Monday, September 21, 2015
It’s difficult to find early pictures of
taken during its
formative years following the 1876 arrival of the T&P Railroad. For one thing a small, dusty village of just
a few hundred frontier stockmen was of little interest to photographers having
the requisite “modern” photo equipment…the gear was bulky and difficult to
transport over long distances. Thankfully,
there are number of miscellaneous images in circulation that do provide random
snapshots of the small town that help describe how the town was developing from
1876-1895. Taken from a Ft. Worth Penn Street home in 1885, shown
above is the earliest known photograph of what was the developing skyline.
Thankfully, the early
manage to establish one City view that has remained substantially unchanged for
over 130-years; that being, Ft. Worth Main Street either north to
the Courthouse or south to the rail yards with some occasional off-axis views
to fill-in the texture detail. Countless
photographers, both professional and amateur, have taken those pictures from
various vantage points along Main Street such that a
collection of them really does a good job of illustrating the growth and
changes over that period of time.
With the coming of the T&P railroad,
became the cattle
shipping center for all those Fort Worth free range cattle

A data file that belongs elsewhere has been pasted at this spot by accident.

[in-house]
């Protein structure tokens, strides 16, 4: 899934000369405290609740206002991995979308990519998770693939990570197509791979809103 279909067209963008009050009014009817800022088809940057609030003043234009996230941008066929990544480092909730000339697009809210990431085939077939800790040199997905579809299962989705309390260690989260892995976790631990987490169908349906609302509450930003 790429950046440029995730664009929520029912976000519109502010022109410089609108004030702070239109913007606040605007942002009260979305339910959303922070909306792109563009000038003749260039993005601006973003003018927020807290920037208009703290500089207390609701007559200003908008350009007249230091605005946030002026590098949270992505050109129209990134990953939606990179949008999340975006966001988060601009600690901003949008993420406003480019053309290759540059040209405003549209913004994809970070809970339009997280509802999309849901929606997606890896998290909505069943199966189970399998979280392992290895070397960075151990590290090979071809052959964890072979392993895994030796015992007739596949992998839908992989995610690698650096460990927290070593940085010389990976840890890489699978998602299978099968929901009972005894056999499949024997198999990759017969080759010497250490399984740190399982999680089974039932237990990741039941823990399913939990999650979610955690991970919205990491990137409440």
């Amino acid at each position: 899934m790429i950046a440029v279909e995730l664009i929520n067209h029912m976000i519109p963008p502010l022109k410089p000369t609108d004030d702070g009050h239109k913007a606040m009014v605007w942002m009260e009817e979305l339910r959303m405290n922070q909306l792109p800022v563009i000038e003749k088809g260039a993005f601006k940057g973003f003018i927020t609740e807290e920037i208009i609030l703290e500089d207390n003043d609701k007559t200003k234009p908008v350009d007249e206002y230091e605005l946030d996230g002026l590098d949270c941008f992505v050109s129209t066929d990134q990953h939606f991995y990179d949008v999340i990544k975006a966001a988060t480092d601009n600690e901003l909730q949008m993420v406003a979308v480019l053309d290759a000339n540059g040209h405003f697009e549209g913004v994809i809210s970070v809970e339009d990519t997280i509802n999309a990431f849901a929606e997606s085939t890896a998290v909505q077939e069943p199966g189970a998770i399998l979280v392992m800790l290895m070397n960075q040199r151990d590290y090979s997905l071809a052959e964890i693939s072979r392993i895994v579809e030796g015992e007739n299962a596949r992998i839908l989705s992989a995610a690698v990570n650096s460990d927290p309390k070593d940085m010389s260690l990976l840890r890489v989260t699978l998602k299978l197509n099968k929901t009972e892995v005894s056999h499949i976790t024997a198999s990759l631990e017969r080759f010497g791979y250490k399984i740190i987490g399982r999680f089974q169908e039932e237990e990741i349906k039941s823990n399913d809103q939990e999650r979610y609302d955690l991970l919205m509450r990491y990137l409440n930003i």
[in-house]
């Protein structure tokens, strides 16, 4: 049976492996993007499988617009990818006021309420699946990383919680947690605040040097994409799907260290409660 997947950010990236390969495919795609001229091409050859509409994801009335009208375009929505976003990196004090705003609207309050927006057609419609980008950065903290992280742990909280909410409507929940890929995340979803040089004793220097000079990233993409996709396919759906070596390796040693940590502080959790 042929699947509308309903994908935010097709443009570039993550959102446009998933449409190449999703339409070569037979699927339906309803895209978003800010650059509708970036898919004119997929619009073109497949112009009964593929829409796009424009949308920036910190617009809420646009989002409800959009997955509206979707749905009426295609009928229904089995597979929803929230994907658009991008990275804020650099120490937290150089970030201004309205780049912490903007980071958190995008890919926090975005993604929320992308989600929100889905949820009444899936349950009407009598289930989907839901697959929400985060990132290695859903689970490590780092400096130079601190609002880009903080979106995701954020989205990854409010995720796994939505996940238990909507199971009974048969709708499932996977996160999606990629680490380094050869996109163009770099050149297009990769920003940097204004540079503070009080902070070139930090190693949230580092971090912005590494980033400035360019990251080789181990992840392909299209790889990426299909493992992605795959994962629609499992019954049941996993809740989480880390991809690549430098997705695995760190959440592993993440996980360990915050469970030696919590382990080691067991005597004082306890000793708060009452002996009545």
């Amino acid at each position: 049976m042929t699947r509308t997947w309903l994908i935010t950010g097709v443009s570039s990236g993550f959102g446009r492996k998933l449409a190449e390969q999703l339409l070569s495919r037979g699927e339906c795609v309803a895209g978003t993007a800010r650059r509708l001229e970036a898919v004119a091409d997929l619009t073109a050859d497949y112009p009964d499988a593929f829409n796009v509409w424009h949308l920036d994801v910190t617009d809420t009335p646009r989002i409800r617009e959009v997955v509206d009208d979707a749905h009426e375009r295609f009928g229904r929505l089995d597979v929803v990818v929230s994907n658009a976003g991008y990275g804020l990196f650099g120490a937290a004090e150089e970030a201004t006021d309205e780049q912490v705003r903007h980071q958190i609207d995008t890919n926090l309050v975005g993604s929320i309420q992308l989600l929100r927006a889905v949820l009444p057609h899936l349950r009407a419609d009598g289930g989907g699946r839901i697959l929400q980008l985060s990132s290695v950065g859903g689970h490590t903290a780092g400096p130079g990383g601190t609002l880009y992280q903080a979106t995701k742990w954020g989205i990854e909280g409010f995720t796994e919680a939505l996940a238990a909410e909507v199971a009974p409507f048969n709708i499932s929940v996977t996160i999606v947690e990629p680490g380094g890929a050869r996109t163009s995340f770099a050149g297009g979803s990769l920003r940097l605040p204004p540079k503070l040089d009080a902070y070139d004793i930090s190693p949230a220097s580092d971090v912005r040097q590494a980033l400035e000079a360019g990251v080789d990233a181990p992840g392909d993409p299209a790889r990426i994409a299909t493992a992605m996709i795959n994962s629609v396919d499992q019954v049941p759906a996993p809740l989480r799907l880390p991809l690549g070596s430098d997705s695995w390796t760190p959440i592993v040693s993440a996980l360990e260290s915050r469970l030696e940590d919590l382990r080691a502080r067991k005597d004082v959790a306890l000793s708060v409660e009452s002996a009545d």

that had been driven up the Chisolm and other trails to the Texas railheads. In addition, the rail line provided much
easier access to the country’s newest frontier lands from the much larger
population centers of Kansas and Chicago . New York
A young (27) Frederick Remington’s amusing letter home to his girl friend suggests one young man’s feel for the place, circa 1888.
My dear girl,
Here I am at last—leave in the morning by stage for Fort. Sill—spent a day in Fort Worth with Hough—had a devil of a time—the mosquitoes like to eaten me up—there is not a square inch on my body that is not bitten—and oh oh oh how hot it is here—I have sweat and sweat my clothes full—I can fairly smell myself—I am dirty and look like the devil and feel worse and there is no help for me.
Well you can bet I am going to make the dust fly and get through as soon as I can—This is a miserable little frontier town with a little hen coop of a hotel—I am nearly starved to death—This Texas grub is something frightful—and my room—I wish you could see it. You would smile—I fully agree with Phil Sheridan “If I owned
and hell, I would rent Texas and live in Hell.”— Texas
Well all this is very discouraging but it’s an artist’s life. I have no idea how long this thing will take for these Indians are scattered all over the earth but I “touch and go” and you can bet I won’t spend the evening with them—still I came to do the wild tribes and I do it.
Your Old Boy,
Now, while Remington and Russell were venturing out into the